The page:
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The news site of Santa Barbara City College.

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The news site of Santa Barbara City College.

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Late coach Frank Carbajal leaves a long-lasting impact on athletes

Courtesy Image
Coach Frank Carbajal seated in front of some of his former players.

Frank Carbajal, legendary City College men’s basketball coach, passed away on Thursday, Sept. 29, after a long battle with progressive supranuclear palsy. He was 78.

“Coach Carb” coached the Vaqueros for 10 seasons (1978-88) and led them to four Western State Conference championships and a spot as the state runner-up in the 1983-84 season. His overall record at City College was 195-115.

His family migrated in 1910 to Northern Colorado from Chihuahua, Mexico to work for the Great Western Sugar Company. Mr. Carbajal was the youngest of 11 children and was born in 1938 in Greeley, Colorado.

“My father insisted and demanded on tremendous work ethic and got it from all of us,” Mr. Carbajal said in a 2013 YouTube documentary, made by his stepson Dustin Coleman.

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Growing up he was a standout athlete in baseball and basketball. He played both throughout high school and college, and was known for his fierce pitching and near perfect free throw shooting. He was one of the top free throw shooters in the nation his senior year at Colorado State College, which is now the University of Northern Colorado.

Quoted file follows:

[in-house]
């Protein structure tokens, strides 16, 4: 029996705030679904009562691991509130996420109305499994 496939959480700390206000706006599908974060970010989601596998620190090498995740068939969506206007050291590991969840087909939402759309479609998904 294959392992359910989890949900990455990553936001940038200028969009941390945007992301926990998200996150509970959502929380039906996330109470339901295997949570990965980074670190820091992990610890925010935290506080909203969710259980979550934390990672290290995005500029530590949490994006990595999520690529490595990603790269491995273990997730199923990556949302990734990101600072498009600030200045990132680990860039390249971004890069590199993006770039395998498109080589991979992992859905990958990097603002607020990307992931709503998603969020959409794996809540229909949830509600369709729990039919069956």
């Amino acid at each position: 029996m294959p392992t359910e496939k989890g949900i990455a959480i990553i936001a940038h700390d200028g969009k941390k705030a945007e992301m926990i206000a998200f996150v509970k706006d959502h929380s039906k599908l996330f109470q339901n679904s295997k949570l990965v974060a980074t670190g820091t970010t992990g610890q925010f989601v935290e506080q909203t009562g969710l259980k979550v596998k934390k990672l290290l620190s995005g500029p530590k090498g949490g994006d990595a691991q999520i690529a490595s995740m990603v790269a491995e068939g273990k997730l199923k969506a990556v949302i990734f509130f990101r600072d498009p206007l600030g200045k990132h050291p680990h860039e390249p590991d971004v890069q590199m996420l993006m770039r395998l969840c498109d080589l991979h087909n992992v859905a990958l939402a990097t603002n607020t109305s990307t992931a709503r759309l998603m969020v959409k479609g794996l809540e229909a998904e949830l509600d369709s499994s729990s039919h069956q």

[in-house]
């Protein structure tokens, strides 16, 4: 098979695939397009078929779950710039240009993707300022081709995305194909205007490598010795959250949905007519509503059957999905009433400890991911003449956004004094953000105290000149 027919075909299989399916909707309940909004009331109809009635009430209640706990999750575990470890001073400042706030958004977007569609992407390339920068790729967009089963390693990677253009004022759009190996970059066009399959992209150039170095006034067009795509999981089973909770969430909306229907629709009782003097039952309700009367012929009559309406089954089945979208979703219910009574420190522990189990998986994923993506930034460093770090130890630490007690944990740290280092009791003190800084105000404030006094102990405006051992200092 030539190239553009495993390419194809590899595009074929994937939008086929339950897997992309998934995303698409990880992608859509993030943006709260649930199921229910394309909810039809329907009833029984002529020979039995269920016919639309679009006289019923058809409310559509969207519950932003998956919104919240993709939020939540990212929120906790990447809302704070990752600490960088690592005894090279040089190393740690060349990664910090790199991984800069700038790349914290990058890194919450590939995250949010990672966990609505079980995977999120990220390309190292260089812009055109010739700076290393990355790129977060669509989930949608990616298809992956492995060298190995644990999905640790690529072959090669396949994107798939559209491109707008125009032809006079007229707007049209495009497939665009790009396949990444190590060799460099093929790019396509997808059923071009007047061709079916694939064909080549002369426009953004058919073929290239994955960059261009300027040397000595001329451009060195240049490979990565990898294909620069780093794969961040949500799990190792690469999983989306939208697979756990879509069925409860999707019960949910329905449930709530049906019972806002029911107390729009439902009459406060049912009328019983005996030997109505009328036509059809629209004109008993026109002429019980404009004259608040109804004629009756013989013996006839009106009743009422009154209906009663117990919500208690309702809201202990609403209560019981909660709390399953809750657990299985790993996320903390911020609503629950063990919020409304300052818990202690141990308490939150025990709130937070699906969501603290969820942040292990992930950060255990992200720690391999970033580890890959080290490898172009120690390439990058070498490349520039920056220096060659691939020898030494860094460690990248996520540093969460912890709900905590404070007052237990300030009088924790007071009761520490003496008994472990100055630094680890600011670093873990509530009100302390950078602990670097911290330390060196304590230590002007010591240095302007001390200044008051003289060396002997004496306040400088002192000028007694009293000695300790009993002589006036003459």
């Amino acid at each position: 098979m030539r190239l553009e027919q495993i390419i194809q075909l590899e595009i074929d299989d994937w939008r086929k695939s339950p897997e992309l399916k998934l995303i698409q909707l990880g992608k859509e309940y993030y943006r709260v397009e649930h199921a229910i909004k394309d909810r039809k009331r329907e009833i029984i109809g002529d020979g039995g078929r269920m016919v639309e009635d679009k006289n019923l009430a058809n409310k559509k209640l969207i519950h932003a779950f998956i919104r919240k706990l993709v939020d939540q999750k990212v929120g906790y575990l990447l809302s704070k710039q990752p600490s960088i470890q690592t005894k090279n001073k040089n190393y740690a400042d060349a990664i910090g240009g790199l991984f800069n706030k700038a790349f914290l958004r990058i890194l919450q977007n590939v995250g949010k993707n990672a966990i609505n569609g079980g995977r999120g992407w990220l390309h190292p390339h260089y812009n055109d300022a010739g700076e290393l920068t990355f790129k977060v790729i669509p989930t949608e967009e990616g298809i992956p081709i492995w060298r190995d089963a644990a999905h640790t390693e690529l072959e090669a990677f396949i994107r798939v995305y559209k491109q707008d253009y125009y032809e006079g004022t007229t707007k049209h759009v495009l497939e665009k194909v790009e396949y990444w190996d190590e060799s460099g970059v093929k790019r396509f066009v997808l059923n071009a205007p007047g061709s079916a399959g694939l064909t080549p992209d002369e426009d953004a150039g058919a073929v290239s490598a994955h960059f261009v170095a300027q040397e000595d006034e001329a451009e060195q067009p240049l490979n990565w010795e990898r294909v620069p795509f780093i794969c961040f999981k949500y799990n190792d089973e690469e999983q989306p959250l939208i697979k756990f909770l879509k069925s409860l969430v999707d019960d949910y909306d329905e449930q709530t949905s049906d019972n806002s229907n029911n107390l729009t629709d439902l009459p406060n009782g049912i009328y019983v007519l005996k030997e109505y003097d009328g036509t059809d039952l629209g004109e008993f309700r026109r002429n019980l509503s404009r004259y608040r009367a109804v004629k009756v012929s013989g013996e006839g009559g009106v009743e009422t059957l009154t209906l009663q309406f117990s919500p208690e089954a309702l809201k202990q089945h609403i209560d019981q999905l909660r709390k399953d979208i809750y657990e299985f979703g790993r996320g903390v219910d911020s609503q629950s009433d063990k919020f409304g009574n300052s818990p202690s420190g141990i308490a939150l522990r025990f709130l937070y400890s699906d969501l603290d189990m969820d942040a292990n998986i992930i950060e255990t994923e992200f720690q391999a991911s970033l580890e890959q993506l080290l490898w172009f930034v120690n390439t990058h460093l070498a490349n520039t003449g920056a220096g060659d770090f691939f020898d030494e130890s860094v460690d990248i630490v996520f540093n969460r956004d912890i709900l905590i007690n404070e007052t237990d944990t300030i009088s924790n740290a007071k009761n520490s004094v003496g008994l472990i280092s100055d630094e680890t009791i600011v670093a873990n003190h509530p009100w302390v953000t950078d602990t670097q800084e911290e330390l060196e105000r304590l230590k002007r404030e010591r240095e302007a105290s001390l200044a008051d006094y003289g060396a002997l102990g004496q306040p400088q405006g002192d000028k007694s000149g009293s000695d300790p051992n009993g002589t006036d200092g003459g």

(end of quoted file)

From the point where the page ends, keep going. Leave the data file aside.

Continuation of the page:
Mr. Carbajal had a long and successful career as a coach, and left a heavy impact on many players he came across.

“He ended up influencing a lot of young guys lives,” said Former City College Student Jim McCoy, who played under Mr. Carbajal from 1985-87. “Aside from my dad, he probably was one of the biggest influences in my life.”

Mr. Carbajal got his first coaching job in 1962 at a high school in Moab, Utah, before coming to California in 1967 to coach at Elk Grove High School in Sacramento. Mr. Carbajal later spent some time as an assistant coach at California State University, Fresno before coming to City College in 1978.

“He never cut anybody, he just worked you until you cut yourself. I think we ended up with eight my freshman year,” McCoy said. “He taught us to be in such good shape that in the fourth quarter when other teams were tired and fading out we were just catching our stride.”

Mr. Carbajal was known for bringing the best out of his players through his tough coaching methods and strong values. His teams were always structured around the importance of a commanding defense, the Vaqueros ranked first in the state for overall defense twice between the 1979-82 seasons.

A well-known rule among his players was to never be late for “Carb Time,” where everyday the gym doors would be locked at 12:45 p.m., 15 minutes before practice started. If a player was unfortunate enough to be late that day, Mr. Carbajal was happy to let them in, that is, after they hit the track and ran 10 miles.

Mistakes at practice would also result in extra conditioning for his players. They ran allotted miles after practice until it got dark while he would cruise next to them in his car sipping a soda.

It’s no question that Mr. Carbajal left a lasting impression on every player he coached.

Mr. Carbajal is survived by his wife Kathy Wong and his four children, Randi, Misty, Deron and Kirby, and stepson Dustin; and four grandchildren, Cooper, Lesli, Jackson and Dylan. ­­

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